The kind of homophobia you can put your finger on but which is still subtle enough that you'd be accused of imagining things if you made a fuss about it . . . .

And so all the more reason that we appreciate some of the staff who go out of their way to signal to us that we're valued customers . . . . One of these is a check-out person who is unfailingly friendly to us. If I had to guess, I'd guess that he himself may be gay, though he has never said this to us. Bits and pieces of information he's shared about his life as he checks out our purchases and talks to us have led me to think this may be the case, and if it is the case, that this might be why he goes out of his way to be friendly to us.

I don't know, though. He's certainly not what many people would stereotypically think of as a gay man. He's burly, heavily bearded, an avid sports fan. And for what it's worth, I happen to know he's Catholic, since he speaks of going to Mass on Sunday.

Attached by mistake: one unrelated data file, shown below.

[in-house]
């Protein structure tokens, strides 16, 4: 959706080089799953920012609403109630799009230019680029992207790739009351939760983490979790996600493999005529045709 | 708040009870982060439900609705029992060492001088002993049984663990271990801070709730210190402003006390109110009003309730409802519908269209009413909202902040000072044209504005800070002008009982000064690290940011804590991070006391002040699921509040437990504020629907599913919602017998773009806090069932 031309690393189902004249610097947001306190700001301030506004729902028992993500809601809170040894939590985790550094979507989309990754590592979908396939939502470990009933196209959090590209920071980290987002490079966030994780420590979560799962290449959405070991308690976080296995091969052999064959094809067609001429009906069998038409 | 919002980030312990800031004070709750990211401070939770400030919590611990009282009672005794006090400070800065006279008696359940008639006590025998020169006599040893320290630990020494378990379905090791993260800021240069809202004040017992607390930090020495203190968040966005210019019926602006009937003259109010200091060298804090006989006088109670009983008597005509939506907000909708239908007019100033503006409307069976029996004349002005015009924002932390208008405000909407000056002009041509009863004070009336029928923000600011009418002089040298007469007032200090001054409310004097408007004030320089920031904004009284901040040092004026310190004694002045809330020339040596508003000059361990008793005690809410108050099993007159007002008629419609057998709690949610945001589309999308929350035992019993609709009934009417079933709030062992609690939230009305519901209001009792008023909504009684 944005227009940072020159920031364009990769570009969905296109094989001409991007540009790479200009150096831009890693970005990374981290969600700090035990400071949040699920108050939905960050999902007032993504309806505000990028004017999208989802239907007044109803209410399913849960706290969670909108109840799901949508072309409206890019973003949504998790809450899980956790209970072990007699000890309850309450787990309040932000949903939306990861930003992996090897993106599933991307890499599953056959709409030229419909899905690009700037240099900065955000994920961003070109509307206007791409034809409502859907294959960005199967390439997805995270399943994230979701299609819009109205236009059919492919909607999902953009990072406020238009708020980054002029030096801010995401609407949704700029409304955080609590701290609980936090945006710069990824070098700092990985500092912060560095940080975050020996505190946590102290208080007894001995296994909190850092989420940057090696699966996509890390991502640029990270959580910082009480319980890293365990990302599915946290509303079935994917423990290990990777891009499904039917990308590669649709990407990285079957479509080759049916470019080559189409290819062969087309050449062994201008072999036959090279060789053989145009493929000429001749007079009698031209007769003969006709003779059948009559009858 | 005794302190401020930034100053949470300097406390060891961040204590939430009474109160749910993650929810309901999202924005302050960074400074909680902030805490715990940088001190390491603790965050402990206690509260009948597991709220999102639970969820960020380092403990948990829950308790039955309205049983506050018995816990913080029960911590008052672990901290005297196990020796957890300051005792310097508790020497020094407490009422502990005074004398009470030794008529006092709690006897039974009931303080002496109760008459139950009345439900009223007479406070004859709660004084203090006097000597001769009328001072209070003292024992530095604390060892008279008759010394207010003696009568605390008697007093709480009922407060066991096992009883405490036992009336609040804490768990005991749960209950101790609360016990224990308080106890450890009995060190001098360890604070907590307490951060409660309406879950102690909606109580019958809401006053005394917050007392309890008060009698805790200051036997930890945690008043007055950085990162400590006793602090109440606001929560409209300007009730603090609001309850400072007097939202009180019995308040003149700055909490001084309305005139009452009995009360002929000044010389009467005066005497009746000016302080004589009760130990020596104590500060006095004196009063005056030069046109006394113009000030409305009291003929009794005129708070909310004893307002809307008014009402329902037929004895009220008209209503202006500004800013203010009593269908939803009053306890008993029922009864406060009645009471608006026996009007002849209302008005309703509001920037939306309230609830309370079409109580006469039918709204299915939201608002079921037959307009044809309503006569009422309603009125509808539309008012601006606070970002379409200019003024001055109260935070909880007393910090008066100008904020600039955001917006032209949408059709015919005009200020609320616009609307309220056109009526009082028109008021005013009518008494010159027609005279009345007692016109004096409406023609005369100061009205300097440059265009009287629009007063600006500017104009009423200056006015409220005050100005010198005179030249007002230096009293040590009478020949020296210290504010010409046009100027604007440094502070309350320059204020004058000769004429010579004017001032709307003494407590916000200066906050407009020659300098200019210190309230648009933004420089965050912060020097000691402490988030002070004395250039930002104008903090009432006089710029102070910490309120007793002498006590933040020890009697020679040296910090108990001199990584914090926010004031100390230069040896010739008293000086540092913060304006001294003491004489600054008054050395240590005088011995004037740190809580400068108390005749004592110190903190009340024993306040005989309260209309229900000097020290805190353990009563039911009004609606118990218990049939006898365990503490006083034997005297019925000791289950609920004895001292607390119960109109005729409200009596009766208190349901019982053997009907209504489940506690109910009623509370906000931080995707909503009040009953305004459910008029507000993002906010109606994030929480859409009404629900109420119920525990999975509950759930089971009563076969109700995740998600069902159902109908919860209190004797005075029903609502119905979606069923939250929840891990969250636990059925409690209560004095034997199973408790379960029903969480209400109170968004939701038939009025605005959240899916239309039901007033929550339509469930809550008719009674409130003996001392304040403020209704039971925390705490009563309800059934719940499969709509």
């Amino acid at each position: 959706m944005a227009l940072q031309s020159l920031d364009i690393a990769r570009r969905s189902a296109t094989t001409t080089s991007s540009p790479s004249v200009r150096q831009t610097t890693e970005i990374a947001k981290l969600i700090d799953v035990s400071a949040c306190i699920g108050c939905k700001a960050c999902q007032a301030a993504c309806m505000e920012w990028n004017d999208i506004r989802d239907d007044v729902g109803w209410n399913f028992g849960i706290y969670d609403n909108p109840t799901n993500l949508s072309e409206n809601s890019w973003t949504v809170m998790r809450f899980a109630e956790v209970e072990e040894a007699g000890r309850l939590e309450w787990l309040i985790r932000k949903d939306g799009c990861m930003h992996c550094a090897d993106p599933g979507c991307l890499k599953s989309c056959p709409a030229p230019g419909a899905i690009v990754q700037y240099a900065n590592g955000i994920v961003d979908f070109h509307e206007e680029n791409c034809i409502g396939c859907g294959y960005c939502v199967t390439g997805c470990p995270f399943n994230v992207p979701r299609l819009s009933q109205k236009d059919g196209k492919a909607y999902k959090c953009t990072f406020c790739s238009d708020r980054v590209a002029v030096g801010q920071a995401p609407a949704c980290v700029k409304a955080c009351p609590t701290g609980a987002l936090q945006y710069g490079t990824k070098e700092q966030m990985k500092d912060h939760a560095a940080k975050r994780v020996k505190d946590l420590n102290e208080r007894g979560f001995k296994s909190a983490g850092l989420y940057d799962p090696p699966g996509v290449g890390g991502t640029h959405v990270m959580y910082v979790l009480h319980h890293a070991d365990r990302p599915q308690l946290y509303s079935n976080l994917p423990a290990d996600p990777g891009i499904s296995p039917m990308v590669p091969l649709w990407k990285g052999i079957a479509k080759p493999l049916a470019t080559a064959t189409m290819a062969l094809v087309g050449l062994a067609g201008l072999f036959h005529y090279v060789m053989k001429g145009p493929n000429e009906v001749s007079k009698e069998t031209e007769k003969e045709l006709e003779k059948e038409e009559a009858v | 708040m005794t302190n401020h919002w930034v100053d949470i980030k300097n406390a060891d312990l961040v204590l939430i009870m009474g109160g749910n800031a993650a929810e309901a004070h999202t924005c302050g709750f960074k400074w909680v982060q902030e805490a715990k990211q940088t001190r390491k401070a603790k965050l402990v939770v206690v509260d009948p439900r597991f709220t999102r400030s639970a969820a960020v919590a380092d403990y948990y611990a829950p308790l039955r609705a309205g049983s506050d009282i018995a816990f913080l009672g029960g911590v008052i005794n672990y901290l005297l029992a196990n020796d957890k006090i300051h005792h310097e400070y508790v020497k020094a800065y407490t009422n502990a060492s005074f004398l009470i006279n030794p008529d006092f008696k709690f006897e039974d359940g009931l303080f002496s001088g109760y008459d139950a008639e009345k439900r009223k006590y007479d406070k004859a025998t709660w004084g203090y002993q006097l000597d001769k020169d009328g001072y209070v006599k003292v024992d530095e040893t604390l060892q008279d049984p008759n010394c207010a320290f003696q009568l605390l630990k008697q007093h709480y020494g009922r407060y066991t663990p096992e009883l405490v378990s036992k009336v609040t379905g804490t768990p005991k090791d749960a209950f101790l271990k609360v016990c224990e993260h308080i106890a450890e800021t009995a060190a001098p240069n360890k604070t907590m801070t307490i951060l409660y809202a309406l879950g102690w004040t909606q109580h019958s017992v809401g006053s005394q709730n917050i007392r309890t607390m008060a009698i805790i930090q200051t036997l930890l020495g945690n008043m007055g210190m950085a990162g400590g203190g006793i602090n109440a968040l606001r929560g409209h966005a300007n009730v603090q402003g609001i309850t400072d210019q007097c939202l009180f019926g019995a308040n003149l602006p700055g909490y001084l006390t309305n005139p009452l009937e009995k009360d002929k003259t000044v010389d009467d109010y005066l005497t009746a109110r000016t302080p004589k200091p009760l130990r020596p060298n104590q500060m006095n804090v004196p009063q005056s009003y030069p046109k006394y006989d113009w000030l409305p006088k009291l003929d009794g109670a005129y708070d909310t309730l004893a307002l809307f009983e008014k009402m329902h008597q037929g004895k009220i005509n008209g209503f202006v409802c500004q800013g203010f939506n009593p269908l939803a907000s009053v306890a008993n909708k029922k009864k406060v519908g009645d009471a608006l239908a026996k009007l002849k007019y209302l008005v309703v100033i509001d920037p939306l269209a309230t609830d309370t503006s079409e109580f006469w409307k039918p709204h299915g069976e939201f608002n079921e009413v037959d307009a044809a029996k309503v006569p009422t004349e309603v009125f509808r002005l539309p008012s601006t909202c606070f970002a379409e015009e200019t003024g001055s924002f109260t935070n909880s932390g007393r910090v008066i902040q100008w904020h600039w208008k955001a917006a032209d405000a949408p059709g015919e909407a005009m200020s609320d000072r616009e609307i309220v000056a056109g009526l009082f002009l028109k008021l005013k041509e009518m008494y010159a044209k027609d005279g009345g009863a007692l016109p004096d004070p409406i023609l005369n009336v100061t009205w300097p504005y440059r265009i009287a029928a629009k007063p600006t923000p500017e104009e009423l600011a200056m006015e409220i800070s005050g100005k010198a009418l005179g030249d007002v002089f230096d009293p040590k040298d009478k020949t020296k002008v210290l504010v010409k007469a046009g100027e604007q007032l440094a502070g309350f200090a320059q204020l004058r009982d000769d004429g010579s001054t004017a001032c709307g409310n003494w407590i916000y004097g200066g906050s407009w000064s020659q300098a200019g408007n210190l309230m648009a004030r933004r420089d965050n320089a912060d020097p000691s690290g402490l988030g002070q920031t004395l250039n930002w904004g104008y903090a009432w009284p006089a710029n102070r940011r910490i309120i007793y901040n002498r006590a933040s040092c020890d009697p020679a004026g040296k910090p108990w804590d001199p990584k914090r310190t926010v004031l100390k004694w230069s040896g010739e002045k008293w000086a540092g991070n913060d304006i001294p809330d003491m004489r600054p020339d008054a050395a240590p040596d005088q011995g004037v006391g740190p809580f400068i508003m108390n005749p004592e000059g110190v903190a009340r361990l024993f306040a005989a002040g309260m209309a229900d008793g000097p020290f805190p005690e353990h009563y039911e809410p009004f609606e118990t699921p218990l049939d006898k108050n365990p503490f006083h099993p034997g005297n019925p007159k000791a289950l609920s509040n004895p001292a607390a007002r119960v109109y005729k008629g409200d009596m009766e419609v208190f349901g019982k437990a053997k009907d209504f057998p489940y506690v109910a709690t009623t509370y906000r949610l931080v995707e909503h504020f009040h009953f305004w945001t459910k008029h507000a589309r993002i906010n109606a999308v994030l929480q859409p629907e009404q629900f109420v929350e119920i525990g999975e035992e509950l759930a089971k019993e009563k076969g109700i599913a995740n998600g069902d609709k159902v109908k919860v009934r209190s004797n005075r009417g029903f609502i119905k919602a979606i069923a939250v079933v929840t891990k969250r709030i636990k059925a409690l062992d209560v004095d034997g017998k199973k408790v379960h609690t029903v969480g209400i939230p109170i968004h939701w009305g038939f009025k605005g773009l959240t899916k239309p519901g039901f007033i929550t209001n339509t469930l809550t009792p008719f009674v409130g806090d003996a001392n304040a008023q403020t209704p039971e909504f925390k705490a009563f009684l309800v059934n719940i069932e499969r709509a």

This store has a procedure whereby you can submit feedback about your experience shopping there. On several occasions, Steve and I have followed the instructions on our grocery tab to log onto the store's website and tell the national management how the folks at our local store have dealt with us when we've shopped there.

When we've done this, I've told them about how much we appreciate the courtesy and welcoming manner of this particular staff member and of an older woman who often assists at his cash register in bagging our groceries. She's a charm of a human being who has had a trying life. When she sees Steve and me come into the store, she unfailingly comes up to give us each a hug. This particular chain hires people who have various challenges to bag groceries, and that's one of the things I do very much like about the store.